Recently, I went climbing on a weekend for the first time in months. I used to climb regularly: two years living near Squamish, student days spending weekends at crags in the UK, Easter trips to Fontainebleau, and a mountaineering-obsessed boyfriend (now husband).
I’d had a long hiatus, but on a sunny gritstone crag, I ‘broke the seal’ and it felt good. I could not believe how well my body moved up the rock, sticking like a gecko (well, probably not exactly like a gecko, but to be fair they have a genetic advantage), strong and well-balanced.
My nerves were a bit shaky after the break, but my body performed above expectations. I shouldn’t have been surprised; during the time I haven’t been climbing, I’ve been practicing a lot of yoga and have no doubt that it enabled me to pick things up pretty much where I’d left off.
Yoga and climbing are an ideal combination, as a quick internet search will attest to, but I still know many climbers who have never taken to a yoga mat. Well, reluctant ones, take heed—here are my five top reasons all climbers should do yoga!
1. It enhances your mental focus.
Yoga teaches us how to be present in the moment. All we should be thinking about when teetering above the ground is the task at hand; we are climbing, and thinking about anything else is counter-productive, detracting from performance and enjoyment, and increasing risk.
2. It teaches you humility.
A healthy respect for the rock is essential. A strong, ego-driven approach has no place in climbing. Yoga helps us to release the grip of the ego on our actions, keeping us safe and giving us the focus we need to climb to our best ability.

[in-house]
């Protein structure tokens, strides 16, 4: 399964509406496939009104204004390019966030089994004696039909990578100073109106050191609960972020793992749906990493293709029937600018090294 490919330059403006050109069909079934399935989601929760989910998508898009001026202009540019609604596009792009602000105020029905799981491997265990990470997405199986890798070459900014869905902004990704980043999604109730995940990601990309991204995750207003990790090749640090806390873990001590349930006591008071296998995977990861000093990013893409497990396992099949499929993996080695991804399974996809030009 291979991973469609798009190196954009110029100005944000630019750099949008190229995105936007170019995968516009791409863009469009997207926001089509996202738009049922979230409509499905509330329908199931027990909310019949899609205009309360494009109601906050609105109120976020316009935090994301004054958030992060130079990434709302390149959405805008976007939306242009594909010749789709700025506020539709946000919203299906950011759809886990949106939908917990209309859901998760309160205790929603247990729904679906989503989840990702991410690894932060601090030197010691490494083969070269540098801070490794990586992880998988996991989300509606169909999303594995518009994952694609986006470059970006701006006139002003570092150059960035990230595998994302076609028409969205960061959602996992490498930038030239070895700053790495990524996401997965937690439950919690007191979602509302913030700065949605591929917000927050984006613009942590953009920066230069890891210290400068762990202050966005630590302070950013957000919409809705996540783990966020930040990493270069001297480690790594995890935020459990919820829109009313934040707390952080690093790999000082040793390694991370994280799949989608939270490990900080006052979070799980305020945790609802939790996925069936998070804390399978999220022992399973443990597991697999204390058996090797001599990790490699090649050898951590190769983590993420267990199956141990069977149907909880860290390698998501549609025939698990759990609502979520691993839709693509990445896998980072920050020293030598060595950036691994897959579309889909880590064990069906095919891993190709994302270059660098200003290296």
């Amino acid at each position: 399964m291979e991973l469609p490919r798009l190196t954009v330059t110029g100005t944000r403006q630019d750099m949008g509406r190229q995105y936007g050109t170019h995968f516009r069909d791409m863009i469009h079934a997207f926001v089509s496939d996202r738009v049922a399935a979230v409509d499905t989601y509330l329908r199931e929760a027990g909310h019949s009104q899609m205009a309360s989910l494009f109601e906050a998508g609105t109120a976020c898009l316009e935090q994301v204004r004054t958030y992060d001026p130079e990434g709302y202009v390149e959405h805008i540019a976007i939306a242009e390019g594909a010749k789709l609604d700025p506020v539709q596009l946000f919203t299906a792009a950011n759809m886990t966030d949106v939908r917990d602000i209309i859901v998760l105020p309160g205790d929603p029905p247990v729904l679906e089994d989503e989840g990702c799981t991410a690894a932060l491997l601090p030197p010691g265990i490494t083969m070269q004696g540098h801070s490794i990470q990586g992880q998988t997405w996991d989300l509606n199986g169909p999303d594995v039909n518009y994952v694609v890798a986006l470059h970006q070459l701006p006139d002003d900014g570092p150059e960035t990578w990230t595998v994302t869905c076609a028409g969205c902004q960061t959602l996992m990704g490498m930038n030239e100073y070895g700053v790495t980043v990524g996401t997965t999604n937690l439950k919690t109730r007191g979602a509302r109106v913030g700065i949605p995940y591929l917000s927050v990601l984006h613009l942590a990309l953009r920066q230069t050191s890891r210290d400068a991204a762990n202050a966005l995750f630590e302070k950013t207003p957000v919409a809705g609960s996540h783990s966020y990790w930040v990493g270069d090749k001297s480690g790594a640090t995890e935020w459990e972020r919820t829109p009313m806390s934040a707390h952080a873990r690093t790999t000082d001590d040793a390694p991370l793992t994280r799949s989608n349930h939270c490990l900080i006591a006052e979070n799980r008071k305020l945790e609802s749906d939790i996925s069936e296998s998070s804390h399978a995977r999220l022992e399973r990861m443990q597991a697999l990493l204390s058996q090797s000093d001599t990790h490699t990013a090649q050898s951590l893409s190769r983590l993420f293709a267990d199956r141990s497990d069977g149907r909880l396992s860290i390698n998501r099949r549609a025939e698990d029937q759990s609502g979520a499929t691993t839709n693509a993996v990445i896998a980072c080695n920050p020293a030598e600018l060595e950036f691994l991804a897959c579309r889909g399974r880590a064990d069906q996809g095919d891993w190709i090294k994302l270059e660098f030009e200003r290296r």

3. It improves your balance.
To keep balance, the core region of the body, which includes pretty much everything in the torso, needs to be tense. Every time we reach out for a hold, tip toe along a traverse, or pad up a slab, our core muscles are working hard.
Yoga is a phenomenal tool in building core strength as it requires all muscles in the body to work together. Holding a yoga pose is much like holding your position on the rock; all muscles in the body work in unison.
4. It increases your flexibility.
Stretching helps the body to move through its full range of motion. Increased flexibility helps us to secure holds that may seem out of reach.
5. It helps protect your joints from injury and damage.
Climbing puts us into unlikely positions, as we contort ourselves in order to make best use of available features in the rock.
This can leave our joints vulnerable to overextension. Yoga helps to develop the strength needed to secure joints in place, avoiding dreaded ligament and tendon damage.
So, climbers, find a teacher near you, join a regular group class, practice at home, take an online course—do yoga and see how it changes your climbing for the better!
Image credit: Fiona Lines